Many people may consider flocking birds such as sea gulls, ravens, and pigeons to be a nuisance but otherwise harmless. However, to jet aircraft and individuals carried aboard, the possibility of a bird strike poses an existential threat. For instance, when U.S. Airways Flight 1549 crashed into the Hudson River in New York back in January, 2009, the subsequent investigations performed by the NTSB and FAA found that a double bird strike during take-off (one in each engine) caused the incident.
Incidents like this are well-known in the aviation world. Each year, bird strikes cause an estimated 400 million dollars worth of damage to flying aircraft with the majority of incidents inflicting destruction to aircraft windscreens or engines. To put the destructive power of bird strikes into perspective, impacting a 4 lb. (1.8kg) bird at a relative speed of 300 knots (154 m/s) imparts more kinetic energy than a .50 caliber sniper rifle round!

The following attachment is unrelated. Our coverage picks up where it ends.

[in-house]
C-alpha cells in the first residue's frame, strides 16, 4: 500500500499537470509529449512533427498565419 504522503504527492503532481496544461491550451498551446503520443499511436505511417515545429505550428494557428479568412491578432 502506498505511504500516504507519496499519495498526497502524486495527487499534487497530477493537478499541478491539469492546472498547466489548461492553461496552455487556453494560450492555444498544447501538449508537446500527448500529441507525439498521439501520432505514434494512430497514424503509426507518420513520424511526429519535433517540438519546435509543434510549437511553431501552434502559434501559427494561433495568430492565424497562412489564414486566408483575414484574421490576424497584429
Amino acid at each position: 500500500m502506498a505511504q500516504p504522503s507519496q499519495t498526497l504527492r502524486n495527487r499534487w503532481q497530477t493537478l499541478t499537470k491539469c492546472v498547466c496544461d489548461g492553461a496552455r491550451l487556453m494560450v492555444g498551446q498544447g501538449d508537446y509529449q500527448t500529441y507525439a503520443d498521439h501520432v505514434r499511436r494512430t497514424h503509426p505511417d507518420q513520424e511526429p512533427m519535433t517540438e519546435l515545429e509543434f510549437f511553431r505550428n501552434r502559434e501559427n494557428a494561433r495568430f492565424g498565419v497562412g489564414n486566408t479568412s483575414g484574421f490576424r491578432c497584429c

If a major bird strike occurs to an aircraft engine, the flight crew has only one objective in mind: safely return all passengers to the ground. Most often, safe landings require at least one or more partially operational engines. This means that aircraft engines need to be tough enough to withstand bird strikes within certain prescribed limits. They must also remain operational enough to facilitate a safe emergency landing without flying apart and potentially causing damage to other portions of the aircraft.
At NTS, our bird strike simulator is capable of launching either real birds or gelatin substitutes at speeds up to 350 knots (400 mph). For this reason, this testing apparatus is often called a “chicken gun.”
During tests, proximity sensors provide real-time velocity measurement of each shot. Data acquisition systems capture transient shock and load data, and high-speed video equipment monitors all impacts to provide important post-event analysis. If people need to witness our testing procedures, our NTS LabInsight portal provides a venue for virtual witnessing.
At NTS, we have structures and devices that are capable of testing against bird strikes. If your certification requirements require bird strike testing of aircraft structures such as radomes, antennas, windshields, wing sections, landing gear, or anything else, contact us to discuss how we can help you meet your requirements.